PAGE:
# How long will a battery last based on these numbers

Hi I asked this question on SU but seemed to have gotten into a bit of trouble, I was referenced here.

I am getting into doing hardware build based on things like microcontrollers and microprocessors.

I am curious how to calculate how long a battery can power a certain object.

Let's say we have a motor that says something like

3.5V and 100W


I don't have a motor yet a search lead me to this one: AmpFlow G43-500 Motor

The big G43-500 motors work great for applications that require sustained power output of up to 500 Watts (0.67 horsepower).

Specs
Watts - Continuous  500
Diameter    4.3 in.
Length  5.3 in.
Efficiency  80%
Output Shaft    11-Tooth #25 Sprocket
Weight  8.6 lb
The above specifications are for 24V. The motors can also be used at 12V or 18V. The RPM is proportional to the voltage so running at 12V will result in half the no-load RPM that is shown above for 24V. The lower voltage also reduces the maximum achievable torque by 50%. The motors have also been tested and used at higher voltages resulting in higher RPM, torque, and power. Shorter duty-cycles are recommended for higher voltages to allow the motors time to cool.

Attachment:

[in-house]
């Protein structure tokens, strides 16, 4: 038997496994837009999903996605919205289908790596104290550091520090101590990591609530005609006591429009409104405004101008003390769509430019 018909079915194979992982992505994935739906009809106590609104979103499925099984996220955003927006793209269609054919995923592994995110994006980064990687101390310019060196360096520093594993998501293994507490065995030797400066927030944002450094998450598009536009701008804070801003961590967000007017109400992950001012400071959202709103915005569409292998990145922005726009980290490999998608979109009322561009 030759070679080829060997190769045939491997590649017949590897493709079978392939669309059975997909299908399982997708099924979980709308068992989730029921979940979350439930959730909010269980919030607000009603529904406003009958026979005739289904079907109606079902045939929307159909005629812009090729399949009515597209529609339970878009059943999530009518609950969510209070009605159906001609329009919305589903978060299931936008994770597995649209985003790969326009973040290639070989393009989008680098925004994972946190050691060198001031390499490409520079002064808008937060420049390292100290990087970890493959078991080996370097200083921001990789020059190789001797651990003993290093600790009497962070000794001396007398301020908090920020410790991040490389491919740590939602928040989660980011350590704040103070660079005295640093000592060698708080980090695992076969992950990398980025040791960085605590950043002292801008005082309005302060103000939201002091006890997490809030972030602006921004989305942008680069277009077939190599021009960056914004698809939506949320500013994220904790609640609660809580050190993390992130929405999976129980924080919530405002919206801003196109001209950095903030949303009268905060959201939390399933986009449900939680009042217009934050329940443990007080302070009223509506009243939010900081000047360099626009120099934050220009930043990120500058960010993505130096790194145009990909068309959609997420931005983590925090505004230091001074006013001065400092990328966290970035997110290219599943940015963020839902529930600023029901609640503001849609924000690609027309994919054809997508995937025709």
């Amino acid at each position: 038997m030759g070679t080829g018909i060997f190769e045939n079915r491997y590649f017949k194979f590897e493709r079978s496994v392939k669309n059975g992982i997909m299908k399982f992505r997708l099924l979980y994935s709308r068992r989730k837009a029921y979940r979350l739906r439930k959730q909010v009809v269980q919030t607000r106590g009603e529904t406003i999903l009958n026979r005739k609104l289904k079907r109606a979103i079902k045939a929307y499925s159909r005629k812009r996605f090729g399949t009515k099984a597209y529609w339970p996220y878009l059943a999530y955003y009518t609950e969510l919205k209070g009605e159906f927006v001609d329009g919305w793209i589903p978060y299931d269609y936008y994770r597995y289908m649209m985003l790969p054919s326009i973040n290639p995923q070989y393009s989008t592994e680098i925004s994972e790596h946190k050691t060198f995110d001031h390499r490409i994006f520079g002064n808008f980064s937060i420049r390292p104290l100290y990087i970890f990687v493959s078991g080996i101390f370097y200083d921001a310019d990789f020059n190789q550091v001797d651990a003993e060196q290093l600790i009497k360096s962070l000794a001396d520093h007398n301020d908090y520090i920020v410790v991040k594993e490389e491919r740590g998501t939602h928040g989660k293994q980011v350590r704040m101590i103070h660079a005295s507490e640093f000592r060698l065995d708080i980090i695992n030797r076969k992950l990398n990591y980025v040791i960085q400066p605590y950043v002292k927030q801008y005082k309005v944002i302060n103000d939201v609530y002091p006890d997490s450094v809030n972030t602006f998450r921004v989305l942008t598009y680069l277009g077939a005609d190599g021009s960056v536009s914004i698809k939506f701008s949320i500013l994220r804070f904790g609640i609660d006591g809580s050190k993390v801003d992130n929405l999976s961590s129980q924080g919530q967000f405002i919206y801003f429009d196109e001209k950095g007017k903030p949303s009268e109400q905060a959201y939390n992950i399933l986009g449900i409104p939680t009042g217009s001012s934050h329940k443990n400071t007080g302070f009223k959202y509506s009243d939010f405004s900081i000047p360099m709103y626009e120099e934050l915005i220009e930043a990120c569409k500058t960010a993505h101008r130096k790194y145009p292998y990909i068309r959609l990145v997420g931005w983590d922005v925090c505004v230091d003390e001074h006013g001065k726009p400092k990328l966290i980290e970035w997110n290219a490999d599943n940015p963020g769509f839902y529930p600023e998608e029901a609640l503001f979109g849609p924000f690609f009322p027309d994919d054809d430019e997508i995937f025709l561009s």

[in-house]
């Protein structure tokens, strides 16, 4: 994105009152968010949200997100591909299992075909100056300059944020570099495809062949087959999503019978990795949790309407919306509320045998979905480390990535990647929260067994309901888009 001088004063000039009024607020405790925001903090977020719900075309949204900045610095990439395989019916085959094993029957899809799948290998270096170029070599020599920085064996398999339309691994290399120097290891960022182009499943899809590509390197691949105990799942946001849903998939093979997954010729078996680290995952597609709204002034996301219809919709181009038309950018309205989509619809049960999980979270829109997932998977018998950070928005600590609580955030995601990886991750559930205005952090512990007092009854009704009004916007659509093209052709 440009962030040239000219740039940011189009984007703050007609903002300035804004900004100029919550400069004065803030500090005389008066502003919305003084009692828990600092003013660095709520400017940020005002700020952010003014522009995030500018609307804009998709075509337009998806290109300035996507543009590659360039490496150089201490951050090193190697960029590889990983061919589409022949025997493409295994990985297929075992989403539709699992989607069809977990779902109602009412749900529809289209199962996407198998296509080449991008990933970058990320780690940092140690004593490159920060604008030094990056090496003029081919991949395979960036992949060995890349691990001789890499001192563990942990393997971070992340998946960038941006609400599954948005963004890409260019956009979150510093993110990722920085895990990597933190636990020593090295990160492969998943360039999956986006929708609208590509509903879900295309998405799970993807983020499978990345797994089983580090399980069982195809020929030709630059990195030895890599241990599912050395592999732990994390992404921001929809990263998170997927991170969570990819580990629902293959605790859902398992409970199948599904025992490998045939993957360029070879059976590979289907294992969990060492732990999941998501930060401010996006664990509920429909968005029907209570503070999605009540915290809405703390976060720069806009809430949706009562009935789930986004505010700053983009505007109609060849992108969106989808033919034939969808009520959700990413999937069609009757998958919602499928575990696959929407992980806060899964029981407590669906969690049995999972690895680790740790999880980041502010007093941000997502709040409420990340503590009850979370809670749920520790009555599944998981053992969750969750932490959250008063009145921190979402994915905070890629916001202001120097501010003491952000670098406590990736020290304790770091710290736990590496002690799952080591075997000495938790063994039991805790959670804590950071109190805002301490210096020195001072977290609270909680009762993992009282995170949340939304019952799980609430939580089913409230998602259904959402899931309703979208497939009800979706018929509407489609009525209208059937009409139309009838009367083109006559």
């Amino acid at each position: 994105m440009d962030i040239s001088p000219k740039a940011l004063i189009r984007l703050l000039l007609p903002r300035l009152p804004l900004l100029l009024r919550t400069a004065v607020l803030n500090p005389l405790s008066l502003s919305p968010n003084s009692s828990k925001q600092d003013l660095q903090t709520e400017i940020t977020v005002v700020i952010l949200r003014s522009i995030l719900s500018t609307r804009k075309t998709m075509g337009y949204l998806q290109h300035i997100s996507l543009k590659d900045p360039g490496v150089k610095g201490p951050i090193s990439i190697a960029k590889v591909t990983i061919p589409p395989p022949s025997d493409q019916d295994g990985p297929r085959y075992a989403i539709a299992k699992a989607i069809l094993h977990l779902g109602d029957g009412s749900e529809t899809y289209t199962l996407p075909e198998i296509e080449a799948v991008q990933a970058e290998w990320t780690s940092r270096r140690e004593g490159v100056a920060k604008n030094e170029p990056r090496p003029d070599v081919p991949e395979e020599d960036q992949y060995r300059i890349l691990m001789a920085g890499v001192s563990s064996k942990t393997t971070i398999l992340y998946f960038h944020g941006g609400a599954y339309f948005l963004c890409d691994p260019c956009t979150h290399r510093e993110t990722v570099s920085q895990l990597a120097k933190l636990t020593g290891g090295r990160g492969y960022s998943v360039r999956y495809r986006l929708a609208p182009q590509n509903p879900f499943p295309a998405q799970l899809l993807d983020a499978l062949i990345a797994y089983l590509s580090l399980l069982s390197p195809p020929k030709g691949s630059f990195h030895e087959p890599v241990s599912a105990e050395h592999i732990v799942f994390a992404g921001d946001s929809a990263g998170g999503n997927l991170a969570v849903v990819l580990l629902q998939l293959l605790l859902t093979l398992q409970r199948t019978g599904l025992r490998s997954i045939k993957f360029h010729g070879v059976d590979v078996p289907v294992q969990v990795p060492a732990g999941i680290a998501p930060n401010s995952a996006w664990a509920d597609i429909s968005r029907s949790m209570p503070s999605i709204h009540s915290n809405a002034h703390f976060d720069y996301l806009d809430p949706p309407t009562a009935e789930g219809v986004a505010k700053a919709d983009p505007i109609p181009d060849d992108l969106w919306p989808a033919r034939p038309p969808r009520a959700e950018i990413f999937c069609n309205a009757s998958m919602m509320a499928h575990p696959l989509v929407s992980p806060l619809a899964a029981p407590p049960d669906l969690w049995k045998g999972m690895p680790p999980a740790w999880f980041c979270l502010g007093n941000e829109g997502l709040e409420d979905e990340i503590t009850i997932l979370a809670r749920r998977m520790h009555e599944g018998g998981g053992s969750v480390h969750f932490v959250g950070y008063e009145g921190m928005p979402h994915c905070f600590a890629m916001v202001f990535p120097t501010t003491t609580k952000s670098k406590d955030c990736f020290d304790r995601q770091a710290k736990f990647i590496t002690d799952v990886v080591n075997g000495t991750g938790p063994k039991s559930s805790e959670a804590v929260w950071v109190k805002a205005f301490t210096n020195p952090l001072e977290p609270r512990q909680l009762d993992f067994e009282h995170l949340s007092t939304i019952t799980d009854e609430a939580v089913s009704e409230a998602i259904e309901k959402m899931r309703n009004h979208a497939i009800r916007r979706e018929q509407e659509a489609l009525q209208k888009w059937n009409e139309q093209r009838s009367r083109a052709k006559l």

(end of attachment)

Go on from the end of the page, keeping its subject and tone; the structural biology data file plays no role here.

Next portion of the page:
I also saw these specs on another site

Model                G43-500
Watts - Continuous   500
Diameter (inches)    4.3
Length (inches)      5.3
Efficiency           80%
Voltage*             24*
Output Shaft         Sprocket

• The above specifications are for 24V. The motors can also be used at 12V or 18V. The RPM is proportional to the voltage so running at 12V will result in half the no-load RPM that is shown above for 24V. The lower voltage also reduces the maximum achievable torque by 50%. The motors have also been tested and used at higher voltages resulting in higher RPM, torque, and power. Shorter duty-cycles are recommended for higher voltages to allow the motors time to cool.

or something like that, how can I then say okay I have a 3.5 Volt 1000mAh battery

How long should it last?

If there's a formula that I can follow that would help. I am not trained EE.

• [EDIT]